By Dale van der Lingen
My previous piece here centred on lessons for South African Airways (SAA) from Ford’s upending of Ferrari’s decades long dominance at Le Mans in the 1960s and our very own Springboks’ miraculous turnaround from a place where, to paraphrase Mike Tindell’s post-match analysis, they couldn’t win a raffle 18 months prior. It focused on the importance of unencumbered visionary leadership and having the right organisational structure to allow that vision to be executed. Without the right structure in place, visionary leadership remains almost impossible to execute. We need only cast our minds back to SAA’s last CEO, Vuyani Jarana and his resignation to make this example. He may have been the inspirational leader that SAA so desperately needed, but he ultimately was fighting a losing battle as long as the structure with the South African Government did not alter.
But to reduce great turnaround stories to just one person would be excising a significant contributing aspect of the story. Every example I’ve previously mentioned, while it starts and requires that one unique and myopically driven individual, is never ever really a story about just one person. The story of Ford Racing or the Springboks is not just a story about Henry Ford II or Rassie Erasmus. Instead, despite history and us finding greater ease in focusing on that one person, when looking deeper, it is nearly always a story about one enigmatic person surrounded by an exceptional group of individuals.
Those managers reading this, especially those that have been lucky enough to manage high-performing staff, will have an intuitive sense that this is true. But gone are the days where we need to, or even should, rely on gut feelings and intuition alone. Numerous studies have been conducted on the importance of those stars, or high performing individuals in an organisation. A useful summary produced by the Harvard Business Review breaks down high-performing employee’s contribution across several industries in the following way:
– the top 1% accounts for 10% of organisational output
– the top 5% accounts for 25%, of organisational output
– the top 20% accounts for 80% of organisational output
The article goes further and notes that just by having star performers, the staff that work most closely with them receive a 5 – 15% boost in productivity. So, having these star performers make other staff better at their jobs.
Henry Ford II understood this, and Ford’s history with prioritising getting the best people didn’t start with Caroll Shelby, Ken Miles and the team that took down Ferrari in the ‘60s. Before that, post-World War II, Henry Ford II, in order to revolutionise Ford’s logistical expertise, hired a group of ten United States Army Air Forces veterans of World War II who became Ford Motor Company executives in 1946. The group was part of a management science operation within the Army Air Force known as Statistical Control, organised to coordinate all the operational and logistical information required to manage the waging of war. They were deemed the ‘Ford whizzkids’. Henry Ford II knew the importance of talent management as far back as the 1940s. More recently, while we talk about the critical importance of Rassie Erasmus’s leadership in the Springbok’s turnaround, he also didn’t do it alone. He utilised and relied on experienced staff and world class players, and when the structure impeded them, they changed it. Had they not changed the 30-cap rule restricting the use of overseas players they would have been without the services of two of the Springbok’s most talismanic players in Faf de Klerk and Cheslin Kolbe. The importance of the Number One extends beyond just one individual. It also includes those “one percenters” – the game changers that give so much more than expected to the organisation. They are the ones that you require when you are trying to do the impossible.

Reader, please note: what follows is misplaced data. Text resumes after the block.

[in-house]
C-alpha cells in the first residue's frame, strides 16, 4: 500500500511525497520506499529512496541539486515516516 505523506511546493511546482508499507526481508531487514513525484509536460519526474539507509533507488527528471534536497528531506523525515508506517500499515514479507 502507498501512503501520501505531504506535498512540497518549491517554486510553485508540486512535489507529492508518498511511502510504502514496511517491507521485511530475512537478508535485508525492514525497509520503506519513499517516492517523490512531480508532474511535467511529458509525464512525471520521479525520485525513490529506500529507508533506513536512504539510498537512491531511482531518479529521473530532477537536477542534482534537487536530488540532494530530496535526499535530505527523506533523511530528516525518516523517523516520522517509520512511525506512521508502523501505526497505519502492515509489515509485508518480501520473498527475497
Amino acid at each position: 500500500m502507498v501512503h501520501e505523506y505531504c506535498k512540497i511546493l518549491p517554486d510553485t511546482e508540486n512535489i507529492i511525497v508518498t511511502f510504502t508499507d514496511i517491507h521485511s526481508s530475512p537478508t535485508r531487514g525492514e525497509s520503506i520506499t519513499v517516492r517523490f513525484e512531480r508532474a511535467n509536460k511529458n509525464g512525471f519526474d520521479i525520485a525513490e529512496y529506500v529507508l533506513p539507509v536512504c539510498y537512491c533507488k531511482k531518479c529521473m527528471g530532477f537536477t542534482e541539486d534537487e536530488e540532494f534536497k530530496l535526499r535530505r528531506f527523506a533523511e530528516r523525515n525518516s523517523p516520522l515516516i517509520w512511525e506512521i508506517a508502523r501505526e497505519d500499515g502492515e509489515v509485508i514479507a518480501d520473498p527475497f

The evidence for the importance of attracting exceptional talent is clear. Yet, while the world wages an increasingly competitive war for talent, the counterproductive narrative in South Africa that either the ‘rules don’t apply to us’, that we are somehow ‘the exception’, or that we can continue with ‘business as usual’ seem ever pervasive. This is most noticeable in the South African public service, and everything it touches. Being a state-owned enterprise and, to a degree, state-run, SAA is included in this.
Can you imagine whether truly brilliant, young graduates are lining up to work for SAA, especially given the global and growing demand for airline staff? If you’re trying to compete globally, and you’re not getting those “one percenters” (or even 5 – 20 tops percenters), then you’re dead in the water. To truly compete with the likes of Emirates, Qantas, Singapore Airways, and the ever increasing number of globally competitive airlines, SAA’s structures will need to change in a way not just to allow the organisation to become nimbler, but to allow the CEO to execute the turnaround strategy, which includes fighting effectively in the war for talent.
Dale is trained as an economist and has eight years’ experience as a policy and strategy analyst with specialisations in strategic foresight and behavioural insights. He holds a master’s in economics from Stellenbosch University and more recently completed the Scenario Planning Programme at the Said Business School, Oxford University. He writes in his capacity as a former Mandela Rhodes Scholar.
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